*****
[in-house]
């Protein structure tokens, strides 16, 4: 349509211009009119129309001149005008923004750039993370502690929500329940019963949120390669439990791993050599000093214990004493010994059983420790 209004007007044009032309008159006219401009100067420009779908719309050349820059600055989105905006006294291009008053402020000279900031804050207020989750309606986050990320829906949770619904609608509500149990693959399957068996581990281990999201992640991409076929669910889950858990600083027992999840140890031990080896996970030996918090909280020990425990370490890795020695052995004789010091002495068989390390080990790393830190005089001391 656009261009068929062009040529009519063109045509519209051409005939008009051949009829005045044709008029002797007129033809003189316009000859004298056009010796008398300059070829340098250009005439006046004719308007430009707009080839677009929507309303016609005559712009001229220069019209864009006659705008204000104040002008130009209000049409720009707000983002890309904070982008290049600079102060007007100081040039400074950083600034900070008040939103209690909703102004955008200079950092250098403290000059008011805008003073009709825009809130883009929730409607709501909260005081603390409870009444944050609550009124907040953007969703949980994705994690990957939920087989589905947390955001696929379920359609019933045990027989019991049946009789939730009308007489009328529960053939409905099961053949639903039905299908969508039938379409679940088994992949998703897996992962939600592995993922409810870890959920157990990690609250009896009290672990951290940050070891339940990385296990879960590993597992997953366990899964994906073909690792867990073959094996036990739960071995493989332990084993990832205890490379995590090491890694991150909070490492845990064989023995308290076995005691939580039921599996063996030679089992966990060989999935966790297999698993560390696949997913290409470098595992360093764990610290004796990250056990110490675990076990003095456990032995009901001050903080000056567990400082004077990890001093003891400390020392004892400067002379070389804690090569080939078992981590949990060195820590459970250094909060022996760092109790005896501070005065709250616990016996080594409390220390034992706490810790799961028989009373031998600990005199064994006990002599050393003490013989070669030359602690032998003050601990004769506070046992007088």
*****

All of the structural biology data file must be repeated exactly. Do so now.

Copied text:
[in-house]
């Protein structure tokens, strides 16, 4: 349509211009009119129309001149005008923004750039993370502690929500329940019963949120390669439990791993050599000093214990004493010994059983420790 209004007007044009032309008159006219401009100067420009779908719309050349820059600055989105905006006294291009008053402020000279900031804050207020989750309606986050990320829906949770619904609608509500149990693959399957068996581990281990999201992640991409076929669910889950858990600083027992999840140890031990080896996970030996918090909280020990425990370490890795020695052995004789010091002495068989390390080990790393830190005089001391 656009261009068929062009040529009519063109045509519209051409005939008009051949009829005045044709008029002797007129033809003189316009000859004298056009010796008398300059070829340098250009005439006046004719308007430009707009080839677009929507309303016609005559712009001229220069019209864009006659705008204000104040002008130009209000049409720009707000983002890309904070982008290049600079102060007007100081040039400074950083600034900070008040939103209690909703102004955008200079950092250098403290000059008011805008003073009709825009809130883009929730409607709501909260005081603390409870009444944050609550009124907040953007969703949980994705994690990957939920087989589905947390955001696929379920359609019933045990027989019991049946009789939730009308007489009328529960053939409905099961053949639903039905299908969508039938379409679940088994992949998703897996992962939600592995993922409810870890959920157990990690609250009896009290672990951290940050070891339940990385296990879960590993597992997953366990899964994906073909690792867990073959094996036990739960071995493989332990084993990832205890490379995590090491890694991150909070490492845990064989023995308290076995005691939580039921599996063996030679089992966990060989999935966790297999698993560390696949997913290409470098595992360093764990610290004796990250056990110490675990076990003095456990032995009901001050903080000056567990400082004077990890001093003891400390020392004892400067002379070389804690090569080939078992981590949990060195820590459970250094909060022996760092109790005896501070005065709250616990016996080594409390220390034992706490810790799961028989009373031998600990005199064994006990002599050393003490013989070669030359602690032998003050601990004769506070046992007088």